Does green tea have caffeine?

Posted by Zach Mangan on

We get asked this question a lot: Does green tea have caffeine? If so, how much? Simple question. Not such a simple answer. What makes this seemingly straightforward query a bit hard to nail down, is that asking about the amount of caffeine in green tea is like asking how much alcohol is in red wine - the answer can vary dramatically depending on the specific product in question. Please note that our guidelines below should be thought of as generally close rather than 100% accurate. We like to avoid speaking in certainties when it comes to something as complex as tea.

But complicated questions don't scare us: let's dive in.

Does green tea have caffeine? Yes, but…

All tea made from Camellia Sinensis (Remember our post of black and green tea?), the plant responsible for tea, contains some level of caffeine. Sencha for example tends to contain 3-4% caffeine by dry weight. The Camellia Sinensis plant produces a complex array of chemicals, caffeine among them. The presence of caffeine in the leaf is a deterrent to many of the insects looking to snack on the leaves - essentially acting as a natural pesticide. The final amount of caffeine ending up in your cup depends on many factors including the way in which the tea was grown, processed, and prepared.

Terroir and farming techniques impact on caffeine

Depending on where and how a tea is grown, the chemical composition of the leaf can vary greatly. As a result, teas that are grown naturally without the aid of robust pesticides tend to produce more caffeine due to the fact that they need to fend for themselves entirely. This is one of the reasons organic teas often have a more bitter profile (caffeine presents itself on the palate as bitter). Many higher elevation Sencha from Shizuoka (Honyama, Kawane, Shimizu) are grown in a very hands off manner and tend to have a brisk minerality and a soft astringency that is a result, in part, from elevated levels of caffeine as well.

Japan's Finest Teas - Direct From The Source

Interestingly, certain tea cultivars will have more or less caffeine naturally much like how apples have such a wide variety of color and flavor. Another farming technique that can have an impact not the level of caffeine, but how your body processes the caffeine, is shading. Shaded teas like Gyokuro, Kabuse and Matcha all are covered from sunlight prior to harvesting. When the leaves are covered more of the naturally occurring chemical L-Theanine is remains in the leaf. L-Theanine slows the absorption of caffeine into the bloodstream and while the tea itself does not have less caffeine, it can be less irritating to those with a caffeine sensitivity.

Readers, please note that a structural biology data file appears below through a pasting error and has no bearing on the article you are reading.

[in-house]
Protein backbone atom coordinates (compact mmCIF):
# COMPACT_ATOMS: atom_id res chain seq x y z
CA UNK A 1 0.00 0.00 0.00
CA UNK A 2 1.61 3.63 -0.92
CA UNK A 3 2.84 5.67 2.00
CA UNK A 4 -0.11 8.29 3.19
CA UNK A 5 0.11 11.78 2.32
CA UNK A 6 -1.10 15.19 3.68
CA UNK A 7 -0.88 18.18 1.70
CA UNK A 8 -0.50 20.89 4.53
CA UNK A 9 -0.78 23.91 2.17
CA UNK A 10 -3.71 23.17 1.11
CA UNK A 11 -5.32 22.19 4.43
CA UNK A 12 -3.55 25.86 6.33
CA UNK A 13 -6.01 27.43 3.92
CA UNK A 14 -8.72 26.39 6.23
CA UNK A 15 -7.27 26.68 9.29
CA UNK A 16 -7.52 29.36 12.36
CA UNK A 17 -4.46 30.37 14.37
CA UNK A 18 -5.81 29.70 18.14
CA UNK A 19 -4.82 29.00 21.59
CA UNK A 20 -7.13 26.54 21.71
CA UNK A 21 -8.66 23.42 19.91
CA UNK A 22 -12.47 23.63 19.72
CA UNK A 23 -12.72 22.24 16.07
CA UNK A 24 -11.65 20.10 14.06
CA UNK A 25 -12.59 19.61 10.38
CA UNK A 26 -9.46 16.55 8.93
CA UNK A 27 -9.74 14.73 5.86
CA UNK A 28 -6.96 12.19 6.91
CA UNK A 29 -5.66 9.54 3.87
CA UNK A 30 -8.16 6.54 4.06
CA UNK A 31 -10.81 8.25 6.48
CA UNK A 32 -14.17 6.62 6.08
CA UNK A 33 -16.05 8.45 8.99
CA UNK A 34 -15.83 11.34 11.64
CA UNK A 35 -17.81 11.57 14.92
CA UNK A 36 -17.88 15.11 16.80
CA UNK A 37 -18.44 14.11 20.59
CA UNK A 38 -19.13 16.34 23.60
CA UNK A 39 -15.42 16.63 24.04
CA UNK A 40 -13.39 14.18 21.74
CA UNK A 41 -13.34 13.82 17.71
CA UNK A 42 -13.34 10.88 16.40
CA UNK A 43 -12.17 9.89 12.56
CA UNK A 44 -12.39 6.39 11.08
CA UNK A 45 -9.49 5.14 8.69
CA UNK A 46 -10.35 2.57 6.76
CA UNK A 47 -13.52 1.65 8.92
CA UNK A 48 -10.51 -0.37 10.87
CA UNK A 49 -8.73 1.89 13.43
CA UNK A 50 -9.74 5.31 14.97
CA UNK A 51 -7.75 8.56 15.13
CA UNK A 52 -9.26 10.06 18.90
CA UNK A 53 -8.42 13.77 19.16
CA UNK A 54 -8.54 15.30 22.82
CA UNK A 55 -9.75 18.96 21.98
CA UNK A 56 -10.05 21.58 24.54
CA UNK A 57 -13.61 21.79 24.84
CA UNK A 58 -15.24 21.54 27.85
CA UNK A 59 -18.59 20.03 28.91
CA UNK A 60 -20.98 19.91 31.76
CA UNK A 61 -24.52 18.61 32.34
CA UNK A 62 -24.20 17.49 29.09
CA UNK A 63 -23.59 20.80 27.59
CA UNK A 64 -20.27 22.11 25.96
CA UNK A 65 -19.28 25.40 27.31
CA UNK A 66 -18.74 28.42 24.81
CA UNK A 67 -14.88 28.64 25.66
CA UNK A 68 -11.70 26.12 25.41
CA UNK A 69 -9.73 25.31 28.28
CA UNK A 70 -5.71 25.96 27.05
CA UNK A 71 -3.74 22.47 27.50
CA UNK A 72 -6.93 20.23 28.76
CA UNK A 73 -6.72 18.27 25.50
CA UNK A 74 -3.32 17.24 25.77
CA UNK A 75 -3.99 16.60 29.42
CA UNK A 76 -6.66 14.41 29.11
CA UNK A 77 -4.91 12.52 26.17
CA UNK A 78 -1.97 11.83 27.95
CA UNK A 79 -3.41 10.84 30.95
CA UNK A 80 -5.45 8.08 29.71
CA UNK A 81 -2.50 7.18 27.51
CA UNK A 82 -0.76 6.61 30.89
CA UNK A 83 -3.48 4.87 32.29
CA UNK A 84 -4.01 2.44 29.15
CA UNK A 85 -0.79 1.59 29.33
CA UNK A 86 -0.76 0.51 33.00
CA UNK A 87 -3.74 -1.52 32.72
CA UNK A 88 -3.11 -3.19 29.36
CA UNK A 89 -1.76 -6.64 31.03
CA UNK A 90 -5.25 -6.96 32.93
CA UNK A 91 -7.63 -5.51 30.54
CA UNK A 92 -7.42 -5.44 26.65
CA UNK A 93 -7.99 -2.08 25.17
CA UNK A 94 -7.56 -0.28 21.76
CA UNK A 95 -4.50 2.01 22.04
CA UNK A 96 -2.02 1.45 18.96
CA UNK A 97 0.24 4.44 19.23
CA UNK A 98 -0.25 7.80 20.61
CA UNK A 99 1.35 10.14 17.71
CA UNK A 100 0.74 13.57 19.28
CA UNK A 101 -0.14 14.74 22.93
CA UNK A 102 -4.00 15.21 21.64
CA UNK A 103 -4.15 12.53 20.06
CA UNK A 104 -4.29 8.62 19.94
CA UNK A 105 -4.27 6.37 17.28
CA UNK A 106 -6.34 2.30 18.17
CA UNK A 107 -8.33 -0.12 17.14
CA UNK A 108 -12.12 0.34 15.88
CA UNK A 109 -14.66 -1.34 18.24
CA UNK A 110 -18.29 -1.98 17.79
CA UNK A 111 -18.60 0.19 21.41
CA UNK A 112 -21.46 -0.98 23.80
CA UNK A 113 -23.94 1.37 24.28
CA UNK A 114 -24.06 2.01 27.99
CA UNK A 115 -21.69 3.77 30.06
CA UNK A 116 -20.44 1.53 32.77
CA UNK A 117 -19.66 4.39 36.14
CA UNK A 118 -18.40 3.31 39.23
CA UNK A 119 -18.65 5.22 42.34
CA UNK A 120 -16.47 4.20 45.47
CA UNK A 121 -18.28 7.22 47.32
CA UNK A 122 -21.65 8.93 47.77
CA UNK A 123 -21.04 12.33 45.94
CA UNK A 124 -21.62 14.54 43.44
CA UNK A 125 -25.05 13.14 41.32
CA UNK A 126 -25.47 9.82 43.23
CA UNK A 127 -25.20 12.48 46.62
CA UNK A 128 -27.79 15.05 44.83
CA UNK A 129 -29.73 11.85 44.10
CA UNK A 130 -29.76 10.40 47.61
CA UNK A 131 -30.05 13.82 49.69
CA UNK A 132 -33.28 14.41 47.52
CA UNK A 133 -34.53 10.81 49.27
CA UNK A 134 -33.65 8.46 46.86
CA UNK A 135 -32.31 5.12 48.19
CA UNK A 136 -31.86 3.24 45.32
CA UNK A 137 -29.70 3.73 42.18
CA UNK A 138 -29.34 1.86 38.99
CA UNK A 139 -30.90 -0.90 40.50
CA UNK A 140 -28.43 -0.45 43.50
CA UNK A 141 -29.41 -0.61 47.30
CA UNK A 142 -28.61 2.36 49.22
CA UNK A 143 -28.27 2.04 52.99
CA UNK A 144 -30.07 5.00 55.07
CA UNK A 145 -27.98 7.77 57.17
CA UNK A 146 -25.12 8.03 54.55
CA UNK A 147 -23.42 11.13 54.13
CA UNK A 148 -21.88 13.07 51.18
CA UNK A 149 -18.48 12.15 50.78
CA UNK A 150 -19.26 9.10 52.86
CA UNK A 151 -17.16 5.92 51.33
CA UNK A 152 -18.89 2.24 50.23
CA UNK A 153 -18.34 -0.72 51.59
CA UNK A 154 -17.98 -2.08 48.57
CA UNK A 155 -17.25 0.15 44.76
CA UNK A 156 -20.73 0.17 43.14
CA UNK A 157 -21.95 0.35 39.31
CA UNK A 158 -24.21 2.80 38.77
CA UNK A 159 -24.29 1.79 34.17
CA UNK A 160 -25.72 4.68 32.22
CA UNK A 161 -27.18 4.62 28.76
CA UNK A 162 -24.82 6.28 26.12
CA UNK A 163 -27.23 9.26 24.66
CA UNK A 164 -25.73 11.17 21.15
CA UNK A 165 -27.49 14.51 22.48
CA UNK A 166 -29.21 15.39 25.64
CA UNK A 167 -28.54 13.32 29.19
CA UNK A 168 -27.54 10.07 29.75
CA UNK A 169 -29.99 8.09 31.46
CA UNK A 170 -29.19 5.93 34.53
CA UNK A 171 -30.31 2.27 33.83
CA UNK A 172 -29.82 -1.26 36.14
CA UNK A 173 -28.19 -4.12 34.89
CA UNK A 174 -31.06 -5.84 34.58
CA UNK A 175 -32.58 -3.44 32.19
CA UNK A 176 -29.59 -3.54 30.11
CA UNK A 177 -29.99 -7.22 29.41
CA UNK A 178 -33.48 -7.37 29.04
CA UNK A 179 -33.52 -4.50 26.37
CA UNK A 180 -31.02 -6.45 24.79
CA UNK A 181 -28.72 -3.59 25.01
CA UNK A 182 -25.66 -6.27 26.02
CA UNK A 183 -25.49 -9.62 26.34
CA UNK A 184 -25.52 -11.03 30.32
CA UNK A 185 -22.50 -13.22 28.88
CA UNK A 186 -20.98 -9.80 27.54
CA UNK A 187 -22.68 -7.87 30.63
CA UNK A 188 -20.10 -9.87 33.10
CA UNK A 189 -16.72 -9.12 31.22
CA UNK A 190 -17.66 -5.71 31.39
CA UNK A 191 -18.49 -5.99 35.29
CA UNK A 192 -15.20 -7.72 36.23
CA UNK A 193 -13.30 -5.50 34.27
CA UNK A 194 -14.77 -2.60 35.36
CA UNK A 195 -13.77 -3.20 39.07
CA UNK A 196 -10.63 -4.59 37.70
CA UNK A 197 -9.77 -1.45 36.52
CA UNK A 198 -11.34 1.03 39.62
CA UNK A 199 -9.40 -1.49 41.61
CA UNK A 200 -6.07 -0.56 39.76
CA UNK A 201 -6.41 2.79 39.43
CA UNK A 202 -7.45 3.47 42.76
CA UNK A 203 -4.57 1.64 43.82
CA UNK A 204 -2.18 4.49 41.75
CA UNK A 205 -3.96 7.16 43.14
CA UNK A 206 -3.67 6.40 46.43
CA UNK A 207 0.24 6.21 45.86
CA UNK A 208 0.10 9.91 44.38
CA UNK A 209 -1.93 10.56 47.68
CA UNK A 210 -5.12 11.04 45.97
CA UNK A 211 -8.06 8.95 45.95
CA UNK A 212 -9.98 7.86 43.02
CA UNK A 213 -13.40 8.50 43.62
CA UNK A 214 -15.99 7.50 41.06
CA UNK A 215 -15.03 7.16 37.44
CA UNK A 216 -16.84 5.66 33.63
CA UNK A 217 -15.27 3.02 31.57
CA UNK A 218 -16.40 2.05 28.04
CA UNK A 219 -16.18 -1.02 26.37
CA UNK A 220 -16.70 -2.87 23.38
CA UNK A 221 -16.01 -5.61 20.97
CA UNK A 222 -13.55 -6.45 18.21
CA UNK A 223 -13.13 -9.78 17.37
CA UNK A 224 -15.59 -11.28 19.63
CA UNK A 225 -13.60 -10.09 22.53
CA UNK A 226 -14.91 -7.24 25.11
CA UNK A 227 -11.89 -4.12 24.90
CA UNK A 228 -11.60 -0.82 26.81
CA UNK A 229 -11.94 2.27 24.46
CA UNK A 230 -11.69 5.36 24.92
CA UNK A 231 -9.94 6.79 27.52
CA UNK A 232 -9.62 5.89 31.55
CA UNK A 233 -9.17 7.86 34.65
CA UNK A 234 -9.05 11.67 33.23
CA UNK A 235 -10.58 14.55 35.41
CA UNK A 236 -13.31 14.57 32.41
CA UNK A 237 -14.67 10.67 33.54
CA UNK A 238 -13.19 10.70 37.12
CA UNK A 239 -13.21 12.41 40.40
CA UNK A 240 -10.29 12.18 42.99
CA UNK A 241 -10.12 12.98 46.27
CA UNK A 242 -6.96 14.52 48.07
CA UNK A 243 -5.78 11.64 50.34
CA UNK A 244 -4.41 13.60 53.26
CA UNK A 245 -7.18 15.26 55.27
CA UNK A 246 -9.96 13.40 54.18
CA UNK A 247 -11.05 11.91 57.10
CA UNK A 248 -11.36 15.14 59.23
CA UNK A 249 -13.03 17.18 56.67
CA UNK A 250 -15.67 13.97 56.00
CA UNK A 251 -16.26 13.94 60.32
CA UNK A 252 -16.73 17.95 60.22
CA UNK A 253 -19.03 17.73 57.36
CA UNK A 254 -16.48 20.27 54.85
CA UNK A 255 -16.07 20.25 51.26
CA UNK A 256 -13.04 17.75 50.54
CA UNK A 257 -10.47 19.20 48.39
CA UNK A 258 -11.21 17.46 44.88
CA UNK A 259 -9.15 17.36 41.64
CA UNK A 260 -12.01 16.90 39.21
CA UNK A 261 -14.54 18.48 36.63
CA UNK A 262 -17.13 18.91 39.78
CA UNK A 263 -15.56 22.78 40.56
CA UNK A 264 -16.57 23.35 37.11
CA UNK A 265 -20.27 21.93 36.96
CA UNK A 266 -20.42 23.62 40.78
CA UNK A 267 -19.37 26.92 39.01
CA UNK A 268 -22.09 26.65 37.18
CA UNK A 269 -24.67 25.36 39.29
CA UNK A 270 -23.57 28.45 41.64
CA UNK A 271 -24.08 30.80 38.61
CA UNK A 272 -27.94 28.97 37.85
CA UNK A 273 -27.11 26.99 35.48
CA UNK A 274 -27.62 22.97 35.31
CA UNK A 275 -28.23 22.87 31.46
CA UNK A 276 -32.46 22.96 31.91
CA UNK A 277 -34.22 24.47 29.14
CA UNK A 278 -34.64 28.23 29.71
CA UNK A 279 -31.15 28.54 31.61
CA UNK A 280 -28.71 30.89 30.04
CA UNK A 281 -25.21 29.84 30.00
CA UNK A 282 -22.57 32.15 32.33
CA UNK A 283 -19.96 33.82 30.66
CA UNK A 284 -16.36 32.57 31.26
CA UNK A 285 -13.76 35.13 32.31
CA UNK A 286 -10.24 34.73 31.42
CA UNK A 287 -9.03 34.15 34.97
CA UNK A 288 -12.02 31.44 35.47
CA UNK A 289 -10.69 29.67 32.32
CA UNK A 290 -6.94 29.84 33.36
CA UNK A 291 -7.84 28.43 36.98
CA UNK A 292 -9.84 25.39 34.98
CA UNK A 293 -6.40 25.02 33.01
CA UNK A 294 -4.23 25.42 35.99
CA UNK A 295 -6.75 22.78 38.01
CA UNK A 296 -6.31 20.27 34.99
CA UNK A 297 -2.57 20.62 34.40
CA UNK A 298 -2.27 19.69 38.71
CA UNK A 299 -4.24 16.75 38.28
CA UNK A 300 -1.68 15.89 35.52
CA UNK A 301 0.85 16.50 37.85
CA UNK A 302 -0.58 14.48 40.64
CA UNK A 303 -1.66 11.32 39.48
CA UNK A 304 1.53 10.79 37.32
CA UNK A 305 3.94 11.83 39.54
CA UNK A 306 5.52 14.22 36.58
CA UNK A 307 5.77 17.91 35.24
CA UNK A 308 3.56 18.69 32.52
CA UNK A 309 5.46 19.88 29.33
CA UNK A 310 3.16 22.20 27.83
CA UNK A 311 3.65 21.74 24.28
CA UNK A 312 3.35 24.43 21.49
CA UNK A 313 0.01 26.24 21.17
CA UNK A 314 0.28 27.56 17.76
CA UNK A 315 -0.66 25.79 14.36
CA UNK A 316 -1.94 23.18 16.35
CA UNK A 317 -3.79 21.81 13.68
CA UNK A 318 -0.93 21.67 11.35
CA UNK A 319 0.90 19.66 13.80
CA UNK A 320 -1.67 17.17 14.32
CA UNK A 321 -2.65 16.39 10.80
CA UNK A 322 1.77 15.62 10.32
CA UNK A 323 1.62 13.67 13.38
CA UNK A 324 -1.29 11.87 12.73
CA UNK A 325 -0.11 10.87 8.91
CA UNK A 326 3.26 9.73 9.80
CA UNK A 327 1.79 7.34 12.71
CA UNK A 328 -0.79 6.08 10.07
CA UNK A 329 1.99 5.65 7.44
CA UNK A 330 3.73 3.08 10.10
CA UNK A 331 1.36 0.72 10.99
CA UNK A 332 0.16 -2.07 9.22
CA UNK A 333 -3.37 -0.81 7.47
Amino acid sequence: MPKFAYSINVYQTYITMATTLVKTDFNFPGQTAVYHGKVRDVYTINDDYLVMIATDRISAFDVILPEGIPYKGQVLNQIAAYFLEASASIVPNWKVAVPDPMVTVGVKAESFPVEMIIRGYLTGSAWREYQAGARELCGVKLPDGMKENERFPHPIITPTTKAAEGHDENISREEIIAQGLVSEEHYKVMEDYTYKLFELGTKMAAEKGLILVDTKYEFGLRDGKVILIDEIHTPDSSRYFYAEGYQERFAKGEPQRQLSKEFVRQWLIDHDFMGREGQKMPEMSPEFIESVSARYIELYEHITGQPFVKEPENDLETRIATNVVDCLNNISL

Image Copyright Kitagawa Kiyohisa

Tea processing and impact on caffeine

After the tea leaves are picked they are quickly steamed to halt any oxidation of the fresh leaf. The length of steaming can range from 10 seconds or so (Asamushi) to 45s or more (fukamushi). The length of steaming does have an impact on the amount of caffeine in the leaf. Caffeine is water soluble and can break down with longer exposure to steam. So it makes sense that longer steamed teas would have slightly lower levels of caffeine. The same logic holds for teas that are roasted after processing like Houjicha. Houjicha goes through a secondary roasting process much like coffee - and the heat applied to the leaf causes some of the caffeine to leech out in the process. So if you are looking for a lower caffeine option, Houjicha is a great choice. You can lightly roast your tea leaves at home too - just heat a dry skillet and toast over medium heat for about 1 minute.

Houjicha is lower in caffeine due to being roasted

Caffeine levels and brewing temperature

While you can’t control farming or processing techniques, brewing is the one thing customers can control in the final outcome of caffeine in their cup. Caffeine is, as mentioned earlier, water soluble and is released more quickly in higher temperature water. If you are looking to limit caffeine, brewing in water below 180F (82C) will indeed release less caffeine. We can assume that brewing roughly 5-6g of Sencha leaf at 180F (82C) is going to release about 60-80mg of caffeine.

Image Copyright Kitagawa Kiyohisa

Take Away

We can’t stress enough that it is quite hard to determine precisely how much caffeine is in green tea, so take this as a general guideline and not a precise amount.


A quick guide for understanding caffeine in green tea

  1. All green tea contains caffeine: cultivar, growing conditions and garden management play a large role in how the leaf creates and store caffeine
  2. Teas that are steamed longer and roasted contain less caffeine
  3. Brewing your tea in water below 180F (82C) will release less caffeine

We have an extensive collection of Japanese Teas, some of them rarely found outside of Japan.

And If you need some help choosing the right tea for you, please contact us!

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